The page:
Integration in the Global Economy
- New Horizons in Money and Finance series
Edited by Suthiphand Chirathivat, Emil-Maria Claassen and Jürgen Schroeder
Chapter 3: One country, two monetary systems: Hong Kong and China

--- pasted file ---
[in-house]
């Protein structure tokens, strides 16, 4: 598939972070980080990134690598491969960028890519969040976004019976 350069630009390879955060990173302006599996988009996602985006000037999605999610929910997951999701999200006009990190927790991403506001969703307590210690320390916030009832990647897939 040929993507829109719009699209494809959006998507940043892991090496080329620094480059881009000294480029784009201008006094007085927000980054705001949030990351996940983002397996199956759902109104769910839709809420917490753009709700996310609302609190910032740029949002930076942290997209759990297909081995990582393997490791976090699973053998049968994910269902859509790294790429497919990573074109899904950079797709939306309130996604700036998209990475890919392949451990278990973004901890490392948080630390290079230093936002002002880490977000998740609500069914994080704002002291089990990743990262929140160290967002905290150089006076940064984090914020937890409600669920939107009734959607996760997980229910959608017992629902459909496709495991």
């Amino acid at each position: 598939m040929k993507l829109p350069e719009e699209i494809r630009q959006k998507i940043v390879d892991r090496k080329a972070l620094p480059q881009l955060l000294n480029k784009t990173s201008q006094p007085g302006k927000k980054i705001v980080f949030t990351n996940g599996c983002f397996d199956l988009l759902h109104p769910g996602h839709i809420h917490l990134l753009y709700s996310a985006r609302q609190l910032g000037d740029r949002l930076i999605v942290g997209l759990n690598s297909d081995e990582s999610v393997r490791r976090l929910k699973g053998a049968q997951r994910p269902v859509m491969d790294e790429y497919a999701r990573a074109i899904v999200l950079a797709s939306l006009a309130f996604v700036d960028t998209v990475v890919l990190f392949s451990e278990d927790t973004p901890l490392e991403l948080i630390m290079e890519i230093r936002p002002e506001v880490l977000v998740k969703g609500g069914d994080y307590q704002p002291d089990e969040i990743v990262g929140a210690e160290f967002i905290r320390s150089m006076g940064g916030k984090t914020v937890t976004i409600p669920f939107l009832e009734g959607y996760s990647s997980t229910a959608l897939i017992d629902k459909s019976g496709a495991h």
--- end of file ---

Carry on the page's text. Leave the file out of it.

3. One country, two monetary systems: Hong Kong and China Shu-ki Tsang 3.1 INTRODUCTION One country, two monetary systems, or multiple monetary systems, has a number of precedents in China. The country had this during the civil wars of the 1930s and 1940s. Even communist occupied areas had their own (temporary) currencies, as these pockets of land were separated by nationalist armies. Anyway, the currencies were mostly short-lived, and were later unified by the renminbi in 1948–49 (Wu, 1998). The foreign exchange certificates (FECs), to be used exclusively by foreigners inside China before they were abolished by the reforms of 1994, could also be regarded as a pseudo-currency, despite the fact that they had a parity value with the renminbi. In the development of the four special economic zones (SEZs) in the 1980s, there were also discussions of setting up an SEZ currency (Chan and Tsang, 1985). The author, for one, was supportive of such an idea, along with other SEZ officials and scholars, but nothing emerged at the end of the day. At present, China actually has ‘one country, three currencies’; the renminbi, the Hong Kong dollar, and the pataca in Macau (which has continued to circulate after Macau became the second special administrative region (SAR) of China in 1999, after Hong Kong in 1997). Of course, Macau has been Hong Kong ‘dollarized’ to a marked extent for a long time, despite its history as a Portuguese colony. But you can still use the pataca in Macau today...
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